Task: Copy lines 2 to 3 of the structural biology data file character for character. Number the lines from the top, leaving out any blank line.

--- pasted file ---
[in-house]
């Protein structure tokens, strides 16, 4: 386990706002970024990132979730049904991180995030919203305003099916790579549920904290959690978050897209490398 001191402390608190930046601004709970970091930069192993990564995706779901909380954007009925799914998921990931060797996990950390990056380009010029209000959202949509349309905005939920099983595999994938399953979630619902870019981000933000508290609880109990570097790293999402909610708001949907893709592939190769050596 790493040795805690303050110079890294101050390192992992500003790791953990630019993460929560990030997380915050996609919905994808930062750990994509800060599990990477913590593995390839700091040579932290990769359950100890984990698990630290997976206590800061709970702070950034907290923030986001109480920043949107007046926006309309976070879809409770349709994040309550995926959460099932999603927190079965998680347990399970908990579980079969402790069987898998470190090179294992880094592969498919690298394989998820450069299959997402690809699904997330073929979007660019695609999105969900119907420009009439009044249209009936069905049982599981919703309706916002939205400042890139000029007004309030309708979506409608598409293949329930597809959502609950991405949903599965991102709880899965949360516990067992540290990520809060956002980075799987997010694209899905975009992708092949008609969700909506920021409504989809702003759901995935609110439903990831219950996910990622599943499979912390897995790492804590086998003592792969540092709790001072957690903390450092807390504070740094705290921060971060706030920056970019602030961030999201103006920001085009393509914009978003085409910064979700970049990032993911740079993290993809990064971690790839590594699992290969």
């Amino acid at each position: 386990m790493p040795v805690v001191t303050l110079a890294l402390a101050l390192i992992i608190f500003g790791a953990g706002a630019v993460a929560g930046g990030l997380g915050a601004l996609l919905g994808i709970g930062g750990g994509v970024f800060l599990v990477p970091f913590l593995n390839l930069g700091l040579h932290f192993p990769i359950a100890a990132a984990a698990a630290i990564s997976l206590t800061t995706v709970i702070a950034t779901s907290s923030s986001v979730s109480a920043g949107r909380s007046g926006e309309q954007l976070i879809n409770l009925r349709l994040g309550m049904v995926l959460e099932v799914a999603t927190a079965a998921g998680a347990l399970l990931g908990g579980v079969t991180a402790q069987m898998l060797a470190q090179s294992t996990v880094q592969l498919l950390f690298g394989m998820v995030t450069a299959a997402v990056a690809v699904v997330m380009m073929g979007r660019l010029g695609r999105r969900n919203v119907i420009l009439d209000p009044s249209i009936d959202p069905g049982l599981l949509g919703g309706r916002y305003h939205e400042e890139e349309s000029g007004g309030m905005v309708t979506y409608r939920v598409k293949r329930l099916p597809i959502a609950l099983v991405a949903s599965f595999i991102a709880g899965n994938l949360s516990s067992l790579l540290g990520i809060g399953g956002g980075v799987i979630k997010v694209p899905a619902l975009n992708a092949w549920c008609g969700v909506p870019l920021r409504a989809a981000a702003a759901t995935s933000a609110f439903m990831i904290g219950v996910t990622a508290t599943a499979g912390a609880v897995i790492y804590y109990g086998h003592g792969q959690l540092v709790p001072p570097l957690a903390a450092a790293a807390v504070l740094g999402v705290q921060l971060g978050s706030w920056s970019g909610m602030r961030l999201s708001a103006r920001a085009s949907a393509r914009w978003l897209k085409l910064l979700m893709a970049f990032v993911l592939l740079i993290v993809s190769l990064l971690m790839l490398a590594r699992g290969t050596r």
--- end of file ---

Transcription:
């Protein structure tokens, strides 16, 4: 386990706002970024990132979730049904991180995030919203305003099916790579549920904290959690978050897209490398 001191402390608190930046601004709970970091930069192993990564995706779901909380954007009925799914998921990931060797996990950390990056380009010029209000959202949509349309905005939920099983595999994938399953979630619902870019981000933000508290609880109990570097790293999402909610708001949907893709592939190769050596 790493040795805690303050110079890294101050390192992992500003790791953990630019993460929560990030997380915050996609919905994808930062750990994509800060599990990477913590593995390839700091040579932290990769359950100890984990698990630290997976206590800061709970702070950034907290923030986001109480920043949107007046926006309309976070879809409770349709994040309550995926959460099932999603927190079965998680347990399970908990579980079969402790069987898998470190090179294992880094592969498919690298394989998820450069299959997402690809699904997330073929979007660019695609999105969900119907420009009439009044249209009936069905049982599981919703309706916002939205400042890139000029007004309030309708979506409608598409293949329930597809959502609950991405949903599965991102709880899965949360516990067992540290990520809060956002980075799987997010694209899905975009992708092949008609969700909506920021409504989809702003759901995935609110439903990831219950996910990622599943499979912390897995790492804590086998003592792969540092709790001072957690903390450092807390504070740094705290921060971060706030920056970019602030961030999201103006920001085009393509914009978003085409910064979700970049990032993911740079993290993809990064971690790839590594699992290969």
């Amino acid at each position: 386990m790493p040795v805690v001191t303050l110079a890294l402390a101050l390192i992992i608190f500003g790791a953990g706002a630019v993460a929560g930046g990030l997380g915050a601004l996609l919905g994808i709970g930062g750990g994509v970024f800060l599990v990477p970091f913590l593995n390839l930069g700091l040579h932290f192993p990769i359950a100890a990132a984990a698990a630290i990564s997976l206590t800061t995706v709970i702070a950034t779901s907290s923030s986001v979730s109480a920043g949107r909380s007046g926006e309309q954007l976070i879809n409770l009925r349709l994040g309550m049904v995926l959460e099932v799914a999603t927190a079965a998921g998680a347990l399970l990931g908990g579980v079969t991180a402790q069987m898998l060797a470190q090179s294992t996990v880094q592969l498919l950390f690298g394989m998820v995030t450069a299959a997402v990056a690809v699904v997330m380009m073929g979007r660019l010029g695609r999105r969900n919203v119907i420009l009439d209000p009044s249209i009936d959202p069905g049982l599981l949509g919703g309706r916002y305003h939205e400042e890139e349309s000029g007004g309030m905005v309708t979506y409608r939920v598409k293949r329930l099916p597809i959502a609950l099983v991405a949903s599965f595999i991102a709880g899965n994938l949360s516990s067992l790579l540290g990520i809060g399953g956002g980075v799987i979630k997010v694209p899905a619902l975009n992708a092949w549920c008609g969700v909506p870019l920021r409504a989809a981000a702003a759901t995935s933000a609110f439903m990831i904290g219950v996910t990622a508290t599943a499979g912390a609880v897995i790492y804590y109990g086998h003592g792969q959690l540092v709790p001072p570097l957690a903390a450092a790293a807390v504070l740094g999402v705290q921060l971060g978050s706030w920056s970019g909610m602030r961030l999201s708001a103006r920001a085009s949907a393509r914009w978003l897209k085409l910064l979700m893709a970049f990032v993911l592939l740079i993290v993809s190769l990064l971690m790839l490398a590594r699992g290969t050596r």